Defending the Haitian Debt
France’s recognition of Haiti’s independence in 1825 – an independence that the former colony, Saint-Domingue, had enjoyed de facto since its military victories more than twenty years earlier – came with a set of onerous financial conditions. A 150-million-franc indemnity to former planters combined with a loan of 30 million francs (contracted to cover the first of five annual payments) to birth the infamous “double debt,” payments owed to French creditors that constrained Haiti’s public expenditures for much of the nineteenth century. In French terms, the monies received from Haiti were relatively small, representing between 2% and 1% of its annual GDP over the century. But for Haiti the costs of servicing the debt were significant, swallowing at times as much as half of public expenditure.
The loan was vaunted in France as an economic and political windfall. Reserved for the French market by the negotiations that affirmed Haiti’s independence, it was a gift to the country’s financial sector, which had been somewhat peripheral to the mania for foreign loans that dominated the English market in the early 1820s. And it was another arrow in the quiver of measures that the Comte de Villèle, head of France’s government during much of the 1820s, used to support his chief economic policy: the conversion of state debt to fund a massive indemnity to émigré landowners, ending their claim to properties confiscated during the Revolution.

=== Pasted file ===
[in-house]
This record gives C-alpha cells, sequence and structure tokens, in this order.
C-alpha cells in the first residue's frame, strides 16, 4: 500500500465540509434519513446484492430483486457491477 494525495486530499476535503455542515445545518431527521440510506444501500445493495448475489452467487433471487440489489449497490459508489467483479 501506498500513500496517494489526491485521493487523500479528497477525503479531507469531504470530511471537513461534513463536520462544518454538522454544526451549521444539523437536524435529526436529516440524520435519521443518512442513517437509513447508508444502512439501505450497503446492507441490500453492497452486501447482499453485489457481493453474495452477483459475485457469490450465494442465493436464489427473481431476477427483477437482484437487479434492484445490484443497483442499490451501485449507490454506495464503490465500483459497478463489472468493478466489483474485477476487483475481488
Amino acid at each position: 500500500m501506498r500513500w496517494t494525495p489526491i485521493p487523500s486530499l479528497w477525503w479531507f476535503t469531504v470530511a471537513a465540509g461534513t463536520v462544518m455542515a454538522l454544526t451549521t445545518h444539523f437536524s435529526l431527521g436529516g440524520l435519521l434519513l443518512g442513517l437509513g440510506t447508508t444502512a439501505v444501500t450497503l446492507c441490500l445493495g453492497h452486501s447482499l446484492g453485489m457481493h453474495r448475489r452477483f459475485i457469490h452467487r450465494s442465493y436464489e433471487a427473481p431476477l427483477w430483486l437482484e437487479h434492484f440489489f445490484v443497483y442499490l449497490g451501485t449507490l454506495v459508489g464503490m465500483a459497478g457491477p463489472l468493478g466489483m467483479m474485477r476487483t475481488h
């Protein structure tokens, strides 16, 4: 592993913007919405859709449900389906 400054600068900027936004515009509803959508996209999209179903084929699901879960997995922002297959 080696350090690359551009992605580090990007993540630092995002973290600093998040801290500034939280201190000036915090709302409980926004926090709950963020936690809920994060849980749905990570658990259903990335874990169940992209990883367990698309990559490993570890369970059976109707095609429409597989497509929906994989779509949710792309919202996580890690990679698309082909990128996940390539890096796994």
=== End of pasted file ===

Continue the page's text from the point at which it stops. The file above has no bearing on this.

In some ways, to investors the Haitian loan was another in a slew of foreign loan ventures. French journalists compared it favourably to Mexico or Columbia’s and weighed up its chances of success against the Spanish loan issued at the same time. But its political significance was never far from view. Oppositional newspaper Le Courrier wrote in October 1825 that “In a few days, Paris, who didn’t want anything to do with lending to the King of Spain, will give millions to Boyer [President of Haiti]. Who would have said it forty years ago? Things that were unthinkable in 1785 are completely straightforward today, much to the horror of a few people who don’t want to advance with their century, who despair with each forward step.” In the first volume of the Saint-Simonian journal Le Producteur, the loan was “without question the most characteristic fact of our current moment,” illuminating the future as it “achieves the reconciliation of the white and Black races.” The brochure advertising the loan was penned by Louis-Guillaume Ternaux and addressed to the Duc de La Rochefoucault-Liancourt, both important figures in the Société de la Morale Chrétienne, a major source of anti-slavery activism in the early nineteenth century.